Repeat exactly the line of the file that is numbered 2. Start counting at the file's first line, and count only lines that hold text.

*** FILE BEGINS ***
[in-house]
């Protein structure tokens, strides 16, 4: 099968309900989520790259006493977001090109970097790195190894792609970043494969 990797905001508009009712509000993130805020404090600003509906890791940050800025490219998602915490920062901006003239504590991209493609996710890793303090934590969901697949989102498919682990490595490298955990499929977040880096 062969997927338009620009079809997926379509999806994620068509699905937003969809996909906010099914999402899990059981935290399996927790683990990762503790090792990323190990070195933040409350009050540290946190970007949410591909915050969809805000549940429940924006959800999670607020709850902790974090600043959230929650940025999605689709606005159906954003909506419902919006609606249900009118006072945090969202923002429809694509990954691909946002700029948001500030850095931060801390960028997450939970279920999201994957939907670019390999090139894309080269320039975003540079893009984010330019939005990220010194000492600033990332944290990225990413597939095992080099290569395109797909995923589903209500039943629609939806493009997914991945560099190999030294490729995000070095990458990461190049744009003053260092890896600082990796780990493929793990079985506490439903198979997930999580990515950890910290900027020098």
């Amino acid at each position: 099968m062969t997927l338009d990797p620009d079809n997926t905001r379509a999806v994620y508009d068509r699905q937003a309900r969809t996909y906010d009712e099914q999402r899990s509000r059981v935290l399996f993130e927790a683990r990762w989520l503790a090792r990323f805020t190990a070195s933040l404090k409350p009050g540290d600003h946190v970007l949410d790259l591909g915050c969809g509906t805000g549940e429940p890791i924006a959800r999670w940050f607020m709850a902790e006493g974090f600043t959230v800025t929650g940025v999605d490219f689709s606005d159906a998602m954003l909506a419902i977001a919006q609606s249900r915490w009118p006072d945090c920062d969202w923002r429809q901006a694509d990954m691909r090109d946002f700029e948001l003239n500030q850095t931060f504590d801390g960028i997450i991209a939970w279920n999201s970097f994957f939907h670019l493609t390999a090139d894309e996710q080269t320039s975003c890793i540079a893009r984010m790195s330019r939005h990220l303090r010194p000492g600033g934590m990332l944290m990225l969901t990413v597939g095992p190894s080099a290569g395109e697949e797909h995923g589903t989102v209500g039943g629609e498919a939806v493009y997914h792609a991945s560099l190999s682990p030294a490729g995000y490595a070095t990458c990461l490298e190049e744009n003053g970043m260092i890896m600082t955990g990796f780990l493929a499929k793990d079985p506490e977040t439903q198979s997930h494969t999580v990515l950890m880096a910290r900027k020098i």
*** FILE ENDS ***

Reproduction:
């Protein structure tokens, strides 16, 4: 099968309900989520790259006493977001090109970097790195190894792609970043494969 990797905001508009009712509000993130805020404090600003509906890791940050800025490219998602915490920062901006003239504590991209493609996710890793303090934590969901697949989102498919682990490595490298955990499929977040880096 062969997927338009620009079809997926379509999806994620068509699905937003969809996909906010099914999402899990059981935290399996927790683990990762503790090792990323190990070195933040409350009050540290946190970007949410591909915050969809805000549940429940924006959800999670607020709850902790974090600043959230929650940025999605689709606005159906954003909506419902919006609606249900009118006072945090969202923002429809694509990954691909946002700029948001500030850095931060801390960028997450939970279920999201994957939907670019390999090139894309080269320039975003540079893009984010330019939005990220010194000492600033990332944290990225990413597939095992080099290569395109797909995923589903209500039943629609939806493009997914991945560099190999030294490729995000070095990458990461190049744009003053260092890896600082990796780990493929793990079985506490439903198979997930999580990515950890910290900027020098």